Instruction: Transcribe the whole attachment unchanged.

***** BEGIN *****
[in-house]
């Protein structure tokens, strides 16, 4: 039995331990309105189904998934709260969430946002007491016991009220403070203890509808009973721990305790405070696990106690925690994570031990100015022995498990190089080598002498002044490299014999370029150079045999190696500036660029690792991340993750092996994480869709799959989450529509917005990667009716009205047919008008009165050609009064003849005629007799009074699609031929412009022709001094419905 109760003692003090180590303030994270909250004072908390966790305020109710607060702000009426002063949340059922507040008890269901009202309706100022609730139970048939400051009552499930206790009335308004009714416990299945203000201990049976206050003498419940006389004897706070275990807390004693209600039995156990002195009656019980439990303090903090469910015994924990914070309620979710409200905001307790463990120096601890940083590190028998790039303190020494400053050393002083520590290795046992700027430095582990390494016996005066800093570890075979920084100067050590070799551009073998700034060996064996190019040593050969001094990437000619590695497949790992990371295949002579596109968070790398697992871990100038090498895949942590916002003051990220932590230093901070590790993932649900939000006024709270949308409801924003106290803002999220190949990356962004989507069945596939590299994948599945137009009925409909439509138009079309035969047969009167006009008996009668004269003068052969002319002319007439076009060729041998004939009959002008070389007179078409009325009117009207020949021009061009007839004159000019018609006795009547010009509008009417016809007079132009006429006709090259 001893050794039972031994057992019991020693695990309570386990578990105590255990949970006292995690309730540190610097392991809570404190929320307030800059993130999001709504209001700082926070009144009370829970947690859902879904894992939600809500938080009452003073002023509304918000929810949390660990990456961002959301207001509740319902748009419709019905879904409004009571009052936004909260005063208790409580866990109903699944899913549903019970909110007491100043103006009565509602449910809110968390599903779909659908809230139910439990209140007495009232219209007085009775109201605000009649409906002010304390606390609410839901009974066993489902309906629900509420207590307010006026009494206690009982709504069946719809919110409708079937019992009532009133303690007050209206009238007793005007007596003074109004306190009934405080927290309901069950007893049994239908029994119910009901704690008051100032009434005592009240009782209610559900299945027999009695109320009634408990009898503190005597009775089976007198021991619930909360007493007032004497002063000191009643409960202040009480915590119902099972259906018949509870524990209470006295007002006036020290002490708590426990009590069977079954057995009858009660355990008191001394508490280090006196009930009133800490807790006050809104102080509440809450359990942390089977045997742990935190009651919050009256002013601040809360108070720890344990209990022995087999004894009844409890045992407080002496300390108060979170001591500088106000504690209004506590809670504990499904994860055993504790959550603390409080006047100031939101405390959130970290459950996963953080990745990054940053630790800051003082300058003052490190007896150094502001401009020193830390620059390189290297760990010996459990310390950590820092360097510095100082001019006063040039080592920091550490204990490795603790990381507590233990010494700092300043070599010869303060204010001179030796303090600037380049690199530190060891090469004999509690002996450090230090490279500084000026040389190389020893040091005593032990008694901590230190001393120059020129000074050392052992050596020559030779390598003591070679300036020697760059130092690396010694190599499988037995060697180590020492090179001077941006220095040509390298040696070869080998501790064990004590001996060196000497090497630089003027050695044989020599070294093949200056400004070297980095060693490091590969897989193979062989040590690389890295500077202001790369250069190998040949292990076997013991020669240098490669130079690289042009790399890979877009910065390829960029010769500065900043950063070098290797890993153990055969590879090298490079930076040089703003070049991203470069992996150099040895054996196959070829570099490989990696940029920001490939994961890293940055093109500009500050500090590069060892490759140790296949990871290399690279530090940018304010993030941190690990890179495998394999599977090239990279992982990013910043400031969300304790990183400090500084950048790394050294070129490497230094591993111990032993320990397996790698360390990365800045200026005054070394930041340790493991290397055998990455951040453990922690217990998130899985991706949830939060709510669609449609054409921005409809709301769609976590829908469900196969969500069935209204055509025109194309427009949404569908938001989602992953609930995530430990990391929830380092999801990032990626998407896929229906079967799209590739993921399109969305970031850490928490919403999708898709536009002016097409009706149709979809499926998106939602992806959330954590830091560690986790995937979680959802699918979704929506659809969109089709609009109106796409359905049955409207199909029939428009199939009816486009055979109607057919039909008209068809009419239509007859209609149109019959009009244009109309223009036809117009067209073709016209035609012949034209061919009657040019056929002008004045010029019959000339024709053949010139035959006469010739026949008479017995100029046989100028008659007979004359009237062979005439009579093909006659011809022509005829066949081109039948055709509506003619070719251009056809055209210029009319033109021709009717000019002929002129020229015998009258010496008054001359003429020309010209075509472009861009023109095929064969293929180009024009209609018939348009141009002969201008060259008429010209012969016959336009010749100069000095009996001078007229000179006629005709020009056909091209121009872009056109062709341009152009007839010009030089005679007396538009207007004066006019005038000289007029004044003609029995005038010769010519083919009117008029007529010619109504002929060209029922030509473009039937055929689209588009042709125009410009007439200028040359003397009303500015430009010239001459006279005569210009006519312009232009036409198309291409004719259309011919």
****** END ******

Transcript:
[in-house]
């Protein structure tokens, strides 16, 4: 039995331990309105189904998934709260969430946002007491016991009220403070203890509808009973721990305790405070696990106690925690994570031990100015022995498990190089080598002498002044490299014999370029150079045999190696500036660029690792991340993750092996994480869709799959989450529509917005990667009716009205047919008008009165050609009064003849005629007799009074699609031929412009022709001094419905 109760003692003090180590303030994270909250004072908390966790305020109710607060702000009426002063949340059922507040008890269901009202309706100022609730139970048939400051009552499930206790009335308004009714416990299945203000201990049976206050003498419940006389004897706070275990807390004693209600039995156990002195009656019980439990303090903090469910015994924990914070309620979710409200905001307790463990120096601890940083590190028998790039303190020494400053050393002083520590290795046992700027430095582990390494016996005066800093570890075979920084100067050590070799551009073998700034060996064996190019040593050969001094990437000619590695497949790992990371295949002579596109968070790398697992871990100038090498895949942590916002003051990220932590230093901070590790993932649900939000006024709270949308409801924003106290803002999220190949990356962004989507069945596939590299994948599945137009009925409909439509138009079309035969047969009167006009008996009668004269003068052969002319002319007439076009060729041998004939009959002008070389007179078409009325009117009207020949021009061009007839004159000019018609006795009547010009509008009417016809007079132009006429006709090259 001893050794039972031994057992019991020693695990309570386990578990105590255990949970006292995690309730540190610097392991809570404190929320307030800059993130999001709504209001700082926070009144009370829970947690859902879904894992939600809500938080009452003073002023509304918000929810949390660990990456961002959301207001509740319902748009419709019905879904409004009571009052936004909260005063208790409580866990109903699944899913549903019970909110007491100043103006009565509602449910809110968390599903779909659908809230139910439990209140007495009232219209007085009775109201605000009649409906002010304390606390609410839901009974066993489902309906629900509420207590307010006026009494206690009982709504069946719809919110409708079937019992009532009133303690007050209206009238007793005007007596003074109004306190009934405080927290309901069950007893049994239908029994119910009901704690008051100032009434005592009240009782209610559900299945027999009695109320009634408990009898503190005597009775089976007198021991619930909360007493007032004497002063000191009643409960202040009480915590119902099972259906018949509870524990209470006295007002006036020290002490708590426990009590069977079954057995009858009660355990008191001394508490280090006196009930009133800490807790006050809104102080509440809450359990942390089977045997742990935190009651919050009256002013601040809360108070720890344990209990022995087999004894009844409890045992407080002496300390108060979170001591500088106000504690209004506590809670504990499904994860055993504790959550603390409080006047100031939101405390959130970290459950996963953080990745990054940053630790800051003082300058003052490190007896150094502001401009020193830390620059390189290297760990010996459990310390950590820092360097510095100082001019006063040039080592920091550490204990490795603790990381507590233990010494700092300043070599010869303060204010001179030796303090600037380049690199530190060891090469004999509690002996450090230090490279500084000026040389190389020893040091005593032990008694901590230190001393120059020129000074050392052992050596020559030779390598003591070679300036020697760059130092690396010694190599499988037995060697180590020492090179001077941006220095040509390298040696070869080998501790064990004590001996060196000497090497630089003027050695044989020599070294093949200056400004070297980095060693490091590969897989193979062989040590690389890295500077202001790369250069190998040949292990076997013991020669240098490669130079690289042009790399890979877009910065390829960029010769500065900043950063070098290797890993153990055969590879090298490079930076040089703003070049991203470069992996150099040895054996196959070829570099490989990696940029920001490939994961890293940055093109500009500050500090590069060892490759140790296949990871290399690279530090940018304010993030941190690990890179495998394999599977090239990279992982990013910043400031969300304790990183400090500084950048790394050294070129490497230094591993111990032993320990397996790698360390990365800045200026005054070394930041340790493991290397055998990455951040453990922690217990998130899985991706949830939060709510669609449609054409921005409809709301769609976590829908469900196969969500069935209204055509025109194309427009949404569908938001989602992953609930995530430990990391929830380092999801990032990626998407896929229906079967799209590739993921399109969305970031850490928490919403999708898709536009002016097409009706149709979809499926998106939602992806959330954590830091560690986790995937979680959802699918979704929506659809969109089709609009109106796409359905049955409207199909029939428009199939009816486009055979109607057919039909008209068809009419239509007859209609149109019959009009244009109309223009036809117009067209073709016209035609012949034209061919009657040019056929002008004045010029019959000339024709053949010139035959006469010739026949008479017995100029046989100028008659007979004359009237062979005439009579093909006659011809022509005829066949081109039948055709509506003619070719251009056809055209210029009319033109021709009717000019002929002129020229015998009258010496008054001359003429020309010209075509472009861009023109095929064969293929180009024009209609018939348009141009002969201008060259008429010209012969016959336009010749100069000095009996001078007229000179006629005709020009056909091209121009872009056109062709341009152009007839010009030089005679007396538009207007004066006019005038000289007029004044003609029995005038010769010519083919009117008029007529010619109504002929060209029922030509473009039937055929689209588009042709125009410009007439200028040359003397009303500015430009010239001459006279005569210009006519312009232009036409198309291409004719259309011919």